Further NZ Defence contribution to Afghanistan

Published: Mon 8 Mar 2004 04:25 PM
Further NZ contribution to Afghanistan, international campaign against terrorism
Prime Minister Helen Clark and Defence Minister Mark Burton today announced the deployment of additional New Zealand Defence Force personnel to Afghanistan and the Gulf region.
These deployments underline New Zealand's commitment to supporting both nation-building and reconstruction in Afghanistan and the international campaign against terrorism.
Helen Clark said that there was a clear need in Afghanistan for assistance to improve stability.
"Without stability, efforts to reconstruct this war-torn country cannot proceed effectively. There is a particular need for support during the next few months, as voter registration takes place for the elections scheduled to be held in June, but which may be postponed if security does not improve.
"When I visited Kabul last October, President Karzai expressed to me his deep appreciation for New Zealand's assistance. These latest deployments will contribute further to the achievement of nation-building objectives and help to extend the effective reach of the Afghan Transitional Authority into all regions of the country. This in turn will enable the more effective delivery of international humanitarian and development assistance to the regions of Afghanistan.
"The period ahead is crucial for the future peace and stability of Afghanistan and in the international effort against terrorism. New Zealand can make a real difference."
Helen Clark said that ministers have confirmed the following additional deployments:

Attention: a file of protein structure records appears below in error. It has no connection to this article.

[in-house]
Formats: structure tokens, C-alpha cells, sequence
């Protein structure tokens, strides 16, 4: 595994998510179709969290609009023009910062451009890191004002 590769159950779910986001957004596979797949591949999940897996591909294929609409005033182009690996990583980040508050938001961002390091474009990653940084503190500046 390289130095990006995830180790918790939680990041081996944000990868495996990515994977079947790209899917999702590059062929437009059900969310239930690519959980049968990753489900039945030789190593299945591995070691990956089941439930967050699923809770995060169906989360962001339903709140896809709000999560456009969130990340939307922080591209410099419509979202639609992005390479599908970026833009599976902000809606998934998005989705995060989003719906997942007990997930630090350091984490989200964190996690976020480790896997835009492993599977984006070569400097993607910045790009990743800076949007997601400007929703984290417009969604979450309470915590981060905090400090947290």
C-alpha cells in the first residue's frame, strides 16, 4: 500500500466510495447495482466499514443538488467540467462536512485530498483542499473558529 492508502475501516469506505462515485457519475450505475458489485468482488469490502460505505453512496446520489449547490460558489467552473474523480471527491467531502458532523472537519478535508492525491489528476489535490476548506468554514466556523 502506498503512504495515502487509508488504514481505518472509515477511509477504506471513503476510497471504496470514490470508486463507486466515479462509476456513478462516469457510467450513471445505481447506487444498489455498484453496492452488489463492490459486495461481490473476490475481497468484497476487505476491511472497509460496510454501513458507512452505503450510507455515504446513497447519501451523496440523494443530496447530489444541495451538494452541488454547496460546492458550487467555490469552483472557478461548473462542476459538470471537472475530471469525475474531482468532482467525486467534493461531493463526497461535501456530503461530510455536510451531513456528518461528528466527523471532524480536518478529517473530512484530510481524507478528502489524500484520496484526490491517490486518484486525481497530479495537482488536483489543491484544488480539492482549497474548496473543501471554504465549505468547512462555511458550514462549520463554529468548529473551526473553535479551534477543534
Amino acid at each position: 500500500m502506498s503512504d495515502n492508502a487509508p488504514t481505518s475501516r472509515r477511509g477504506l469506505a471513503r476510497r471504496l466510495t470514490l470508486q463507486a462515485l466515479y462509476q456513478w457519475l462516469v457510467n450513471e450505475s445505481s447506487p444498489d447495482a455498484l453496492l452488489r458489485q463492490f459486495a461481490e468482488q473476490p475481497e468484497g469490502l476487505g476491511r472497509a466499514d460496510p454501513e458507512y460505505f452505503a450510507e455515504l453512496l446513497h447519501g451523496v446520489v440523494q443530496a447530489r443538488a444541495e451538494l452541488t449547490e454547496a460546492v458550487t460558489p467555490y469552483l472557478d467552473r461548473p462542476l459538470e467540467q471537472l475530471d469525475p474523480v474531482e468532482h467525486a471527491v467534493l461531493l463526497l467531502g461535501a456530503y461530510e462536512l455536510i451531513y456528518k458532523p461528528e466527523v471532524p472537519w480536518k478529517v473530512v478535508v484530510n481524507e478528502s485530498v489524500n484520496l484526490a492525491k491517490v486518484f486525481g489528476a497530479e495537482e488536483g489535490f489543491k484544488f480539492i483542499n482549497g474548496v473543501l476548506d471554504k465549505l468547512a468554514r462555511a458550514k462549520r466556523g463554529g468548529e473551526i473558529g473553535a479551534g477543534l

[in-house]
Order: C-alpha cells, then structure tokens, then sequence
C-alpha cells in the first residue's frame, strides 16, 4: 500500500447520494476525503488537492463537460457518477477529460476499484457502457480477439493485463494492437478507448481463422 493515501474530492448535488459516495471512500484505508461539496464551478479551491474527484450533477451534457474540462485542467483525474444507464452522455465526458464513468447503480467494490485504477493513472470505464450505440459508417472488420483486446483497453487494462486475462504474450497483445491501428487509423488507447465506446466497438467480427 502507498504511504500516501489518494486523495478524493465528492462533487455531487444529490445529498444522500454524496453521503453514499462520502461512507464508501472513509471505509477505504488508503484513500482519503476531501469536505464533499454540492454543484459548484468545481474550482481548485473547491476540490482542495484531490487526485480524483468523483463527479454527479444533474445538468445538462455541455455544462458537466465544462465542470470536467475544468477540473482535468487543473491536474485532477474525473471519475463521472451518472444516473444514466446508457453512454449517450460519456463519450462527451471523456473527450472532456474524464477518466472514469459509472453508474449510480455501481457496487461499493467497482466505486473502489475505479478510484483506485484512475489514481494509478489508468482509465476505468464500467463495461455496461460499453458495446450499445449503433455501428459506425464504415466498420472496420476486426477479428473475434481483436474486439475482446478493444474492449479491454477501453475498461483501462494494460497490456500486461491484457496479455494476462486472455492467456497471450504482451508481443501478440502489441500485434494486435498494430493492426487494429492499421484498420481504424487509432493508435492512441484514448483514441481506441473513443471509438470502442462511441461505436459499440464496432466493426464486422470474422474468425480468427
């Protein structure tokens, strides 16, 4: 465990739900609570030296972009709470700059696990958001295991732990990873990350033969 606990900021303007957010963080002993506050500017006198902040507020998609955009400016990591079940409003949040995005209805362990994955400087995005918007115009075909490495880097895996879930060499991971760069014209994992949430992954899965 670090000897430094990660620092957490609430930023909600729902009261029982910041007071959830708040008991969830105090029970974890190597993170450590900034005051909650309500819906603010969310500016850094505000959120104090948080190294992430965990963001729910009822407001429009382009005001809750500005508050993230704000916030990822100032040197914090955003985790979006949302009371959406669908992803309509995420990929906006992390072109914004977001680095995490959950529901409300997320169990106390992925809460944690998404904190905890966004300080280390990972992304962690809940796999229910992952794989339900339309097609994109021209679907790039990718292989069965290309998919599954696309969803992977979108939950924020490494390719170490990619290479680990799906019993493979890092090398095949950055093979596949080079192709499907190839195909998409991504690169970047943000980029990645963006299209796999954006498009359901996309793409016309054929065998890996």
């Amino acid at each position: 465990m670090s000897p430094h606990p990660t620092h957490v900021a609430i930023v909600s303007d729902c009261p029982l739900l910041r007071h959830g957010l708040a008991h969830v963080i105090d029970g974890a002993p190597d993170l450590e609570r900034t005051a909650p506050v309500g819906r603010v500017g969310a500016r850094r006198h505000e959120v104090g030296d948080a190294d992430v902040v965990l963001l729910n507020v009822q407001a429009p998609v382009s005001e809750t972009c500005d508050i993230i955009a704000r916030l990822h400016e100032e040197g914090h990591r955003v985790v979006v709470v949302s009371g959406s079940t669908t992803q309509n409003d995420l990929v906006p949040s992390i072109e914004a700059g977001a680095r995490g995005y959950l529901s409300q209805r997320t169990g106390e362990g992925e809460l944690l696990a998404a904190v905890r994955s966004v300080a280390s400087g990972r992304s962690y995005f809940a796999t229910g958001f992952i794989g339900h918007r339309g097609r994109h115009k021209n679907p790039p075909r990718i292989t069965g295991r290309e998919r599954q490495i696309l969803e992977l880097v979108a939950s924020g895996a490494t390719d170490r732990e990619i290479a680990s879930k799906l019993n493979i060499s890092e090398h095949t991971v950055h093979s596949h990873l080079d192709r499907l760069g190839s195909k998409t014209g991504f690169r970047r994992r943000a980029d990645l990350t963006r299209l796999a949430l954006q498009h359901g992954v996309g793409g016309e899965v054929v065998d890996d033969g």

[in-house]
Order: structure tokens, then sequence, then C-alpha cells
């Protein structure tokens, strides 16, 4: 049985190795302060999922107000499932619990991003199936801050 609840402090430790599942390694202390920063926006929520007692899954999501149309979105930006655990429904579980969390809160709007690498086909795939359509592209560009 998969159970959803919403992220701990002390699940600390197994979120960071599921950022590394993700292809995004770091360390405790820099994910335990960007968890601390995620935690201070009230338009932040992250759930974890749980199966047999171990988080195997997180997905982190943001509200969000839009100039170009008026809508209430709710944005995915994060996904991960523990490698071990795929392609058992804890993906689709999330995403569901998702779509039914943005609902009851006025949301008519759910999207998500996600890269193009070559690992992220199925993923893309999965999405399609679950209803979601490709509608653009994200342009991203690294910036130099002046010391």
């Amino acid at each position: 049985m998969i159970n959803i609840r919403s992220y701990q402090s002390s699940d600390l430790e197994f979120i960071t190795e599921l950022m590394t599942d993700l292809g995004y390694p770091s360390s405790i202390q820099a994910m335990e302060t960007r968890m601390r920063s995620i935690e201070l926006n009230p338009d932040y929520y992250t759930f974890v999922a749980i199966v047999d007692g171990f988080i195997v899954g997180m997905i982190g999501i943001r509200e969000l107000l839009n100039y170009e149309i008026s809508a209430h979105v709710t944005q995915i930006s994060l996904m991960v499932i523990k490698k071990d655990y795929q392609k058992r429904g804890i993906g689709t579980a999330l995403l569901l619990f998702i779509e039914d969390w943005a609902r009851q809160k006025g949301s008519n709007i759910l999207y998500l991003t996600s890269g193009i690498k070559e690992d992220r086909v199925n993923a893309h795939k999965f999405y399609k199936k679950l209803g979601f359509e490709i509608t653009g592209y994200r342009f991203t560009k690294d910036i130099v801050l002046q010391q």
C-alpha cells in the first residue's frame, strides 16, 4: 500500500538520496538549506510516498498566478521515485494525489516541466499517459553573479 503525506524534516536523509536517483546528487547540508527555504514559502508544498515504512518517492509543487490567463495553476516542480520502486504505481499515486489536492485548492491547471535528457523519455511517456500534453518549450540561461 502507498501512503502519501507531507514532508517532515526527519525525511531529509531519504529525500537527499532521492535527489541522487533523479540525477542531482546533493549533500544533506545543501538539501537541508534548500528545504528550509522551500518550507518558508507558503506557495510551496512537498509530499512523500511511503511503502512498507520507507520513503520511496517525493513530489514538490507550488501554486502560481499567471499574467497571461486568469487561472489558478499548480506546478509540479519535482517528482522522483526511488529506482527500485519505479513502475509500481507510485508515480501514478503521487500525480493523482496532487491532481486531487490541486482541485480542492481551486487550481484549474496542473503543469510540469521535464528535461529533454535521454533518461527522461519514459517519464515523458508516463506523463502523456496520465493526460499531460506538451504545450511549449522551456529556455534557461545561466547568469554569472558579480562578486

1. Re-deploy around fifty New Zealand Special Air Service (NZSAS) personnel to Afghanistan. The main body of this contingent will be deployed for up to 180 days from 1 April. They will be commanded by a New Zealand officer and will specialise in the planning and execution of long-range reconnaissance and direct action missions inside Afghanistan. They will operate with other special forces from countries contributing to coalition forces in Afghanistan. With an increase in regional stability, more Provincial Reconstruction Teams, like the New Zealand one in Bamian Province, will be able to be established.
2. Extend the commitment of two NZDF non-commissioned officers to provide command and leadership training to the Afghan National Army to June 2005.
3. Re-deploy one Royal New Zealand Navy frigate to the Maritime Interdiction Operation for four months from April 2004. The frigate will operate within the Gulf region as far west as the Horn of Africa.
4. If required, re-deploy one Royal New Zealand Air Force P-3 Orion aircraft to the Maritime Interdiction Operation for six months, from July 2005. The Orion will operate in the same region as the RNZN frigate.
"The government knows that the NZDF contribution in each of these theatres has been greatly respected and valued, and that our forces will again acquit themselves with distinction.
"Obviously none of these deployments is without risk. Nonetheless it is the government's assessment that further New Zealand contributions are warranted to support both Afghanistan and the international campaign against terrorism at this time," Helen Clark and Mark Burton said.

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